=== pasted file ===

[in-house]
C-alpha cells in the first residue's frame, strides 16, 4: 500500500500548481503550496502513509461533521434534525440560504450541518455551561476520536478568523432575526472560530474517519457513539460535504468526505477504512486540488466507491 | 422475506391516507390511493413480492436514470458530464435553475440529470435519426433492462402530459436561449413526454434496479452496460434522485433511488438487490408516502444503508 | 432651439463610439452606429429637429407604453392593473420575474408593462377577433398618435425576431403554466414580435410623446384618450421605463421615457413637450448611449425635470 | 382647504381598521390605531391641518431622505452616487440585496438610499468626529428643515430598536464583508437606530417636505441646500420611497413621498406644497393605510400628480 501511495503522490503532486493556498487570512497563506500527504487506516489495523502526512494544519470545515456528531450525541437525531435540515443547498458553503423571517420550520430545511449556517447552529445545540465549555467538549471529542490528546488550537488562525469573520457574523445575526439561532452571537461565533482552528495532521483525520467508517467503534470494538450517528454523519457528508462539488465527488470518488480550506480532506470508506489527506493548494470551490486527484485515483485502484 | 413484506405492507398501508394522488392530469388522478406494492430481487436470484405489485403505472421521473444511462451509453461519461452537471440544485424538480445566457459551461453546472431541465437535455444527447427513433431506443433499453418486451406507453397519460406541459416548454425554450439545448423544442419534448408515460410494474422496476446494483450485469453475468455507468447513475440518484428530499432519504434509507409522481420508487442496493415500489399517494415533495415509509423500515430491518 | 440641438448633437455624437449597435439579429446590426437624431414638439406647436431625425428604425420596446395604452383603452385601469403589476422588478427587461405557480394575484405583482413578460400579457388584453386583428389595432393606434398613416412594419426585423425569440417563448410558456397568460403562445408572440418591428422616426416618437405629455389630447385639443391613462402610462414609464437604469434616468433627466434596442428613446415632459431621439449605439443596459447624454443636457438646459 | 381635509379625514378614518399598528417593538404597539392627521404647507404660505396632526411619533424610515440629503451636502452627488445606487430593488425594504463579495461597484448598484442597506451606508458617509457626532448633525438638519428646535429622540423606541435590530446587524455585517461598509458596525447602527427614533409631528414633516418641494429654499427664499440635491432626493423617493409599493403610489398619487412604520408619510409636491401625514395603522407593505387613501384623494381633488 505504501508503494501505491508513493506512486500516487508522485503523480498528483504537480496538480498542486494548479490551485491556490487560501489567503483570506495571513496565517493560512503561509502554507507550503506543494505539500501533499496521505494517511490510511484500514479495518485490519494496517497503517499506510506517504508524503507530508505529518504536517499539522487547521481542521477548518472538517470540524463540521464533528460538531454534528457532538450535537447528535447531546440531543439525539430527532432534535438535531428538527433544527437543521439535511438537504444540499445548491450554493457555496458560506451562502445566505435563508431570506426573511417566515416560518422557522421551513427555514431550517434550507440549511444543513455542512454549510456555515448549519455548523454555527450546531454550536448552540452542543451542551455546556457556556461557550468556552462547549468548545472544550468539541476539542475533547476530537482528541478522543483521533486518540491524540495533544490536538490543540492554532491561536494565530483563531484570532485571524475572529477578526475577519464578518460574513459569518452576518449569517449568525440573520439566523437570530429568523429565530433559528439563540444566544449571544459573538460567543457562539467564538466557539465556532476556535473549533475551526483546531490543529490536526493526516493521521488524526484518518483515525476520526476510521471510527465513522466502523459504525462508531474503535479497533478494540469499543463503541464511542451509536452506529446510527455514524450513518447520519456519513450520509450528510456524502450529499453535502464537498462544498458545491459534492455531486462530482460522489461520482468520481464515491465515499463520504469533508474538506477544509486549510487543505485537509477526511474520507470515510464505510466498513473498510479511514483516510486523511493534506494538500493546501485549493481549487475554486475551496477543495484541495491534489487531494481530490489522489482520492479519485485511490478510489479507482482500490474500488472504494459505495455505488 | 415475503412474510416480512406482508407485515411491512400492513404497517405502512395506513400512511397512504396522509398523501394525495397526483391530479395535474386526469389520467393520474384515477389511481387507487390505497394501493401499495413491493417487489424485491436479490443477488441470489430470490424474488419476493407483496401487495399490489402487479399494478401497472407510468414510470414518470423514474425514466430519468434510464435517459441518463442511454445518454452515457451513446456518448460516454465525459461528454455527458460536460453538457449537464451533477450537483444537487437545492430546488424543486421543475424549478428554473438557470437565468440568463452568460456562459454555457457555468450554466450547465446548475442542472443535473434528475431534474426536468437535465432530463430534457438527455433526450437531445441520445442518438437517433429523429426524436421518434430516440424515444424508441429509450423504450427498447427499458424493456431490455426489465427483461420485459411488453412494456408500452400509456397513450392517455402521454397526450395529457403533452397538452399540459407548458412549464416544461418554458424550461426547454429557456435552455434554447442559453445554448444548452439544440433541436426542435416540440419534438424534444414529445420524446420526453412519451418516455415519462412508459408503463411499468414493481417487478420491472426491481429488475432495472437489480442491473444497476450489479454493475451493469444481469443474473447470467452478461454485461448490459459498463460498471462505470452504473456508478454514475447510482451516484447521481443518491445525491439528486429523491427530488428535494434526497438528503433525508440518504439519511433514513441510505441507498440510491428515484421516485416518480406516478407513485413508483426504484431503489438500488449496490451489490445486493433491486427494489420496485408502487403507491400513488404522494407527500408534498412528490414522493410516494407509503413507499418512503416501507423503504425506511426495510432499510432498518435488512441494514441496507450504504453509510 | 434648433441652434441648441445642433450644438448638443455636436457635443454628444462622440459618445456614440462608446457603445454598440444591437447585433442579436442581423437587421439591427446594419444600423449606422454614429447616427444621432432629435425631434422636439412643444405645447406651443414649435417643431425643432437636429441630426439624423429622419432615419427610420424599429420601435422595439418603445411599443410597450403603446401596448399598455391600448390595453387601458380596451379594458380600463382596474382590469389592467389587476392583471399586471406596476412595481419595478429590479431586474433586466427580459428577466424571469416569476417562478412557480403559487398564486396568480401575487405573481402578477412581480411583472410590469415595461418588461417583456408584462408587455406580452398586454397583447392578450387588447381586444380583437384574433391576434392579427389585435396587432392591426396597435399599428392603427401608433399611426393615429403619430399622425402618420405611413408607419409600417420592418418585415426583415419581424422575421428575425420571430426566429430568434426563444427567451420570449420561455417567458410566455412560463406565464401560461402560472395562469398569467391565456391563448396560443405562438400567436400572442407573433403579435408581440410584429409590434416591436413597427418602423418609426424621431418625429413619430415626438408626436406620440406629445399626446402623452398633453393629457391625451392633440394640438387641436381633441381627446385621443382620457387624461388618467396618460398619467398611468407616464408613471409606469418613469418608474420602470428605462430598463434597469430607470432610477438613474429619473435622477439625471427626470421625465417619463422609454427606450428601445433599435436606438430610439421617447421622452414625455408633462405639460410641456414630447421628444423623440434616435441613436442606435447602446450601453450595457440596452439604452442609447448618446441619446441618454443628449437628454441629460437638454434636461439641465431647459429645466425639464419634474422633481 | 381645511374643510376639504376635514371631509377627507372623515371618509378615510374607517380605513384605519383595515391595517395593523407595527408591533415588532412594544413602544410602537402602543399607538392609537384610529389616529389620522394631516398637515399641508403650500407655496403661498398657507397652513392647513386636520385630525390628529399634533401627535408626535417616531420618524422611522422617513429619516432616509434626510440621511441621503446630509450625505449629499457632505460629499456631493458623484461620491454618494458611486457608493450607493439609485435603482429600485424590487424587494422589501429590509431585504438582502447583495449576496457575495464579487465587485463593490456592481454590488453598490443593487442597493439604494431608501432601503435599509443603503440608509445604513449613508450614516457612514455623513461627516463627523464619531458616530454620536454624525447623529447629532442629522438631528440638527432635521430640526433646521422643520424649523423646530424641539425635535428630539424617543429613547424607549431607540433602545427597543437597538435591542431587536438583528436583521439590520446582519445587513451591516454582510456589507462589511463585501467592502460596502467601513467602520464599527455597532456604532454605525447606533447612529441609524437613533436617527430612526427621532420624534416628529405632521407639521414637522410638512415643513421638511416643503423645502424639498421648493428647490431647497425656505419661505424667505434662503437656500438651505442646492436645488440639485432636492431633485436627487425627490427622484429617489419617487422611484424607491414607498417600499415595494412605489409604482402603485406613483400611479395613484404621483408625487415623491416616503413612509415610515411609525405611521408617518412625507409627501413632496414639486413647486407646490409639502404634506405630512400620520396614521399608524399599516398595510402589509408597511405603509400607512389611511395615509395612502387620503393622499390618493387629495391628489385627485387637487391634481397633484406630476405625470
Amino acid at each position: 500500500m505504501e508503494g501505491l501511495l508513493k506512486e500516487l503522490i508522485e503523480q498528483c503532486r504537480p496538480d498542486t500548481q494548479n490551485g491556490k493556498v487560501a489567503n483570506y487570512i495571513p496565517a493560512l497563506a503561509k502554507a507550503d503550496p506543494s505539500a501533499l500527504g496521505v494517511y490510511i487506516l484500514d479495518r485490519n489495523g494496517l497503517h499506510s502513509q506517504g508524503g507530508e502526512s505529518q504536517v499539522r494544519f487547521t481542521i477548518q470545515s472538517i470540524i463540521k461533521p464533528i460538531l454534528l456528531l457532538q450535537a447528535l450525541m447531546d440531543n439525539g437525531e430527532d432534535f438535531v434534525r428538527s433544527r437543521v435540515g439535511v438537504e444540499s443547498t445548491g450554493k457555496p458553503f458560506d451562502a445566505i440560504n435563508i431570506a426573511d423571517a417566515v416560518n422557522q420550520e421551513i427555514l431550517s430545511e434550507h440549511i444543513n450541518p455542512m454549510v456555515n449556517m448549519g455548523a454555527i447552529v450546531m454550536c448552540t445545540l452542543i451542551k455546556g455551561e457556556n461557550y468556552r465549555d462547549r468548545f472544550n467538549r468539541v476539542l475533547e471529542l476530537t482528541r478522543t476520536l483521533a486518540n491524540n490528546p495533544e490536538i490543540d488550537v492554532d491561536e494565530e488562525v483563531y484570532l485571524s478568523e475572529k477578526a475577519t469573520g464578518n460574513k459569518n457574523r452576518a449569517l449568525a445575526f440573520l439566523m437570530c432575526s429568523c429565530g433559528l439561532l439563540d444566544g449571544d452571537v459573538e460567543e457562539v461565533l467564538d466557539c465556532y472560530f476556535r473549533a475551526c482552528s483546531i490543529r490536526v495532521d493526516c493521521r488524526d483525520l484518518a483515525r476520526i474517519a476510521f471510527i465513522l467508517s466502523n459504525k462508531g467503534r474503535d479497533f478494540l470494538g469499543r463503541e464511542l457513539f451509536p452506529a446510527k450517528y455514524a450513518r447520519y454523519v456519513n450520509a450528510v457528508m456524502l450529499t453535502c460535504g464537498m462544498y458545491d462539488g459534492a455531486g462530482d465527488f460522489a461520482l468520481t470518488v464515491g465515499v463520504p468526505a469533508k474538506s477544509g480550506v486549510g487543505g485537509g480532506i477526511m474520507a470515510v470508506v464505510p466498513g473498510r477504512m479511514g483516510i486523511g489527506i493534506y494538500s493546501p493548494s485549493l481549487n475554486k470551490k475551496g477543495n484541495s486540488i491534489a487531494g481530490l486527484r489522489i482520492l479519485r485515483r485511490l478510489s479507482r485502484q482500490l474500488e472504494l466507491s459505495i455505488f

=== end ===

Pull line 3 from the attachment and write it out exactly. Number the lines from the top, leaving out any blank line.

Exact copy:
Amino acid at each position: 500500500m505504501e508503494g501505491l501511495l508513493k506512486e500516487l503522490i508522485e503523480q498528483c503532486r504537480p496538480d498542486t500548481q494548479n490551485g491556490k493556498v487560501a489567503n483570506y487570512i495571513p496565517a493560512l497563506a503561509k502554507a507550503d503550496p506543494s505539500a501533499l500527504g496521505v494517511y490510511i487506516l484500514d479495518r485490519n489495523g494496517l497503517h499506510s502513509q506517504g508524503g507530508e502526512s505529518q504536517v499539522r494544519f487547521t481542521i477548518q470545515s472538517i470540524i463540521k461533521p464533528i460538531l454534528l456528531l457532538q450535537a447528535l450525541m447531546d440531543n439525539g437525531e430527532d432534535f438535531v434534525r428538527s433544527r437543521v435540515g439535511v438537504e444540499s443547498t445548491g450554493k457555496p458553503f458560506d451562502a445566505i440560504n435563508i431570506a426573511d423571517a417566515v416560518n422557522q420550520e421551513i427555514l431550517s430545511e434550507h440549511i444543513n450541518p455542512m454549510v456555515n449556517m448549519g455548523a454555527i447552529v450546531m454550536c448552540t445545540l452542543i451542551k455546556g455551561e457556556n461557550y468556552r465549555d462547549r468548545f472544550n467538549r468539541v476539542l475533547e471529542l476530537t482528541r478522543t476520536l483521533a486518540n491524540n490528546p495533544e490536538i490543540d488550537v492554532d491561536e494565530e488562525v483563531y484570532l485571524s478568523e475572529k477578526a475577519t469573520g464578518n460574513k459569518n457574523r452576518a449569517l449568525a445575526f440573520l439566523m437570530c432575526s429568523c429565530g433559528l439561532l439563540d444566544g449571544d452571537v459573538e460567543e457562539v461565533l467564538d466557539c465556532y472560530f476556535r473549533a475551526c482552528s483546531i490543529r490536526v495532521d493526516c493521521r488524526d483525520l484518518a483515525r476520526i474517519a476510521f471510527i465513522l467508517s466502523n459504525k462508531g467503534r474503535d479497533f478494540l470494538g469499543r463503541e464511542l457513539f451509536p452506529a446510527k450517528y455514524a450513518r447520519y454523519v456519513n450520509a450528510v457528508m456524502l450529499t453535502c460535504g464537498m462544498y458545491d462539488g459534492a455531486g462530482d465527488f460522489a461520482l468520481t470518488v464515491g465515499v463520504p468526505a469533508k474538506s477544509g480550506v486549510g487543505g485537509g480532506i477526511m474520507a470515510v470508506v464505510p466498513g473498510r477504512m479511514g483516510i486523511g489527506i493534506y494538500s493546501p493548494s485549493l481549487n475554486k470551490k475551496g477543495n484541495s486540488i491534489a487531494g481530490l486527484r489522489i482520492l479519485r485515483r485511490l478510489s479507482r485502484q482500490l474500488e472504494l466507491s459505495i455505488f